Just wanting to let everyone know that my second book, Waireka, is due to be published on 1 July. My publisher is  www.ambassador-international.com  Do look them up and find out more about them.

Thankfully, this week after some deliberations, my designer and I finalised the cover for the book and I think it looks good. I hope that you, my followers are eager to see it and read the story.

What's Waireka about? The name of the book is Maori which means 'sweet waters' and it is about setting up a dairy farm in New Zealand in the early pioneering days. This historical romance is about my young heroine, Eliza's journey from her home in Scotland all the way to Wellington, New Zealand to be one of the first early pioneers of that country. It's a story of love and tragedy, hope and despair but most of all a tale of survival in that new country. I don't want to give too much away but I do hope that those that can will join me at one of my book launches to be announced soon and my online followers will follow the book's progress too and purchase a copy either in print or e-book. Keep watching this space for more details... 

Thursday, 8 March 2018

A Marriage made in Heaven

My son, Luke and his bride, Kelsey give wedding thanks!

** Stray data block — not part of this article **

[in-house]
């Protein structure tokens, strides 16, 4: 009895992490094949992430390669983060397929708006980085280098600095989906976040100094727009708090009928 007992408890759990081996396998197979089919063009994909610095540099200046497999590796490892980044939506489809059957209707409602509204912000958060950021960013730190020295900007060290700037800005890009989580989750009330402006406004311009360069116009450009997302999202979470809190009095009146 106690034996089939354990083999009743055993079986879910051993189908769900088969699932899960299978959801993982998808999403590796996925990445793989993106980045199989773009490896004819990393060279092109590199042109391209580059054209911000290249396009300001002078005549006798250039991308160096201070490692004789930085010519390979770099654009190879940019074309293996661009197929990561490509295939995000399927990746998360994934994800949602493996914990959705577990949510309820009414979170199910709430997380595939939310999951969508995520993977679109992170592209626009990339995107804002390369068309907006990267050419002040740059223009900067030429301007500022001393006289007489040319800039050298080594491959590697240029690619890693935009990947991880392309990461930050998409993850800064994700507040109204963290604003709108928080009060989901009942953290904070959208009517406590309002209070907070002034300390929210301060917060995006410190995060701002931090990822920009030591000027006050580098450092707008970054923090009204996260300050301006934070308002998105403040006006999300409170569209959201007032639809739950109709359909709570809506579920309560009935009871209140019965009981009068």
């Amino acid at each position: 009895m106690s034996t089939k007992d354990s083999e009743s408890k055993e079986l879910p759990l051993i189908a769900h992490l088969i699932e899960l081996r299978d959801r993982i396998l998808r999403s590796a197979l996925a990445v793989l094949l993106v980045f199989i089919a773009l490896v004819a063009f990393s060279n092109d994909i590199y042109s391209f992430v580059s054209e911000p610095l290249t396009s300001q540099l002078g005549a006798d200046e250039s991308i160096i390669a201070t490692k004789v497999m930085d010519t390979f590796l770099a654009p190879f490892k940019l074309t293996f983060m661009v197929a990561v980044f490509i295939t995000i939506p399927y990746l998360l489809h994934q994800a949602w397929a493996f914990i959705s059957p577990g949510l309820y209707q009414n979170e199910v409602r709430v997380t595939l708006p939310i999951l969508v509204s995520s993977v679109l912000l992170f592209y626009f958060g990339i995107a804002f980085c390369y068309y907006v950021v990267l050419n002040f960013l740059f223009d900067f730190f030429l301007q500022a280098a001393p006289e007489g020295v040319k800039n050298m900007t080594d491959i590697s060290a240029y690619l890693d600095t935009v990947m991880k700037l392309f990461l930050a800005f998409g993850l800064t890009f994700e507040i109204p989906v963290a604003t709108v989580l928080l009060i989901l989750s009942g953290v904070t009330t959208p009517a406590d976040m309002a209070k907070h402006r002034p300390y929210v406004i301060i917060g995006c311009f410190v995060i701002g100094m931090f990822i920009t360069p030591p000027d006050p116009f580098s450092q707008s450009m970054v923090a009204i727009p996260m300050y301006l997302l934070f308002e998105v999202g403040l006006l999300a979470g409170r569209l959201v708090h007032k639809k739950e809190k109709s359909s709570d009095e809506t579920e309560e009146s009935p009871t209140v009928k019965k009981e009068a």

Yes, my youngest son, Luke is married! I can hardly believe it! He and the beautiful, Kelsey tied the knot in Cleveland, Ohio, that's in the USA, on Saturday 17 February and what a wonderful day that was! Today we're celebrating another milestone too, Kelsey is finally allowed to come and join her husband in the UK who's been here since 25 February which is another big cause for celebration. Hooray! There's is truly is a marriage made in Heaven, they seem so much in love which is absolutely wonderful. A cause for them to celebrate and a cause for all Heaven to celebrate their love, a Christian marriage made in the sight of God.

It's made me think about our writing. We have our ups and downs - I've been on a bit of a down recently with the non appearance of my next book, WAIREKA, and all the problems surrounding it. But as Christian writers, whatever our ups and downs, maybe like a good Christian marriage it is something we do in the sight of God. Perhaps we could say the relationship of the writer/creator with the Creator, God is a marriage made in Heaven too. It's an important consideration, I believe in a world when many writers see their craft as 'something they do for themselves'. There's nothing wrong with that viewpoint either but if that's as far as it goes it seems a rather selfish aim and ending. 'I do it for me and if you like it great, if not well f... you' to use a rather nasty example. But surely we write 'to give hope to others, to make a difference in others lives, even to help them enjoy a little escapism from time to time, maybe aspire to help others touch Heaven? 

Tuesday, 6 February 2018

What's in a name?

What's in a name? Plenty I've now come to realise. We are now in the final month before my novel is published. It was to be called 'Tarureka' - Maori for sweet grass or meadow herbs - but now all of that has changed. Why? Because some of my New Zealand relatives felt it deviated too much from the true history of their and my forebears.

This can be a real stumbling block for the historical novelist even if, like Phillipa Gregory, when challenged about the veracity of her historical facts, declared 'I'm writing a story, not a history'.